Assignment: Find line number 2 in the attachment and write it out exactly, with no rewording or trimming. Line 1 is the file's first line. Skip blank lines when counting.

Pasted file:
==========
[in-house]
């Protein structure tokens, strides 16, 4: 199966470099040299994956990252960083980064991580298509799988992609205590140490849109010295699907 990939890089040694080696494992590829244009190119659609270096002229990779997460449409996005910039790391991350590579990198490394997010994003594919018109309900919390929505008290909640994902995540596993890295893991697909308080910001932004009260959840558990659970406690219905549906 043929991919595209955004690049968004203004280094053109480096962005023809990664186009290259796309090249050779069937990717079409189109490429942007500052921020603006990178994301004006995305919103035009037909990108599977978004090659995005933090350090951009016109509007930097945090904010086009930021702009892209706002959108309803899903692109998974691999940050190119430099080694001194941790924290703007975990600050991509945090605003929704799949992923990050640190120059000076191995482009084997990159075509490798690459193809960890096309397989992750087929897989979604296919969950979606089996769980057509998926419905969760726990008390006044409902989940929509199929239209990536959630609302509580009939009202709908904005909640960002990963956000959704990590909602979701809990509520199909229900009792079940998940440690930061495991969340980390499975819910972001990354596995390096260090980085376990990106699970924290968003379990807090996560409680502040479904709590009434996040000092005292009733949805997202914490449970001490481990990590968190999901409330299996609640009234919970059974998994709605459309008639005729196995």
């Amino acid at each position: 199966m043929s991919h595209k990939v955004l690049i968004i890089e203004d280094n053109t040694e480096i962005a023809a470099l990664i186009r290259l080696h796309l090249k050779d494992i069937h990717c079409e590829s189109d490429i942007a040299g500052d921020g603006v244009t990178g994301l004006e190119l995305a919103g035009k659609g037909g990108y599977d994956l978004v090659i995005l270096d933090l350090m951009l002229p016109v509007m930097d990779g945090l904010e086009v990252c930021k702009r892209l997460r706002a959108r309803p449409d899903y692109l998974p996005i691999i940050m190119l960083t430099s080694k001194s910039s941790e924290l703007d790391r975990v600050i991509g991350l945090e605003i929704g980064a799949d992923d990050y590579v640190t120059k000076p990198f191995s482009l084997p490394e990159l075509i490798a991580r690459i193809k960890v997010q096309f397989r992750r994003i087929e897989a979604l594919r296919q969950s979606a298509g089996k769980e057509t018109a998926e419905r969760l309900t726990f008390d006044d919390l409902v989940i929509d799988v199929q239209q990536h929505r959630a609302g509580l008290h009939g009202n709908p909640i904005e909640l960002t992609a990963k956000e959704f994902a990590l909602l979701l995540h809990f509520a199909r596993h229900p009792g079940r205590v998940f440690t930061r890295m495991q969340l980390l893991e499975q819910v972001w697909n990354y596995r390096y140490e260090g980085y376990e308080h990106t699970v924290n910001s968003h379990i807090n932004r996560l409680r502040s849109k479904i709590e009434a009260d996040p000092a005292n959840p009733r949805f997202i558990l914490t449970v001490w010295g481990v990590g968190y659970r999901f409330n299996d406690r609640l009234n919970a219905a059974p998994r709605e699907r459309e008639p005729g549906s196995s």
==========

């Protein structure tokens, strides 16, 4: 199966470099040299994956990252960083980064991580298509799988992609205590140490849109010295699907 990939890089040694080696494992590829244009190119659609270096002229990779997460449409996005910039790391991350590579990198490394997010994003594919018109309900919390929505008290909640994902995540596993890295893991697909308080910001932004009260959840558990659970406690219905549906 043929991919595209955004690049968004203004280094053109480096962005023809990664186009290259796309090249050779069937990717079409189109490429942007500052921020603006990178994301004006995305919103035009037909990108599977978004090659995005933090350090951009016109509007930097945090904010086009930021702009892209706002959108309803899903692109998974691999940050190119430099080694001194941790924290703007975990600050991509945090605003929704799949992923990050640190120059000076191995482009084997990159075509490798690459193809960890096309397989992750087929897989979604296919969950979606089996769980057509998926419905969760726990008390006044409902989940929509199929239209990536959630609302509580009939009202709908904005909640960002990963956000959704990590909602979701809990509520199909229900009792079940998940440690930061495991969340980390499975819910972001990354596995390096260090980085376990990106699970924290968003379990807090996560409680502040479904709590009434996040000092005292009733949805997202914490449970001490481990990590968190999901409330299996609640009234919970059974998994709605459309008639005729196995």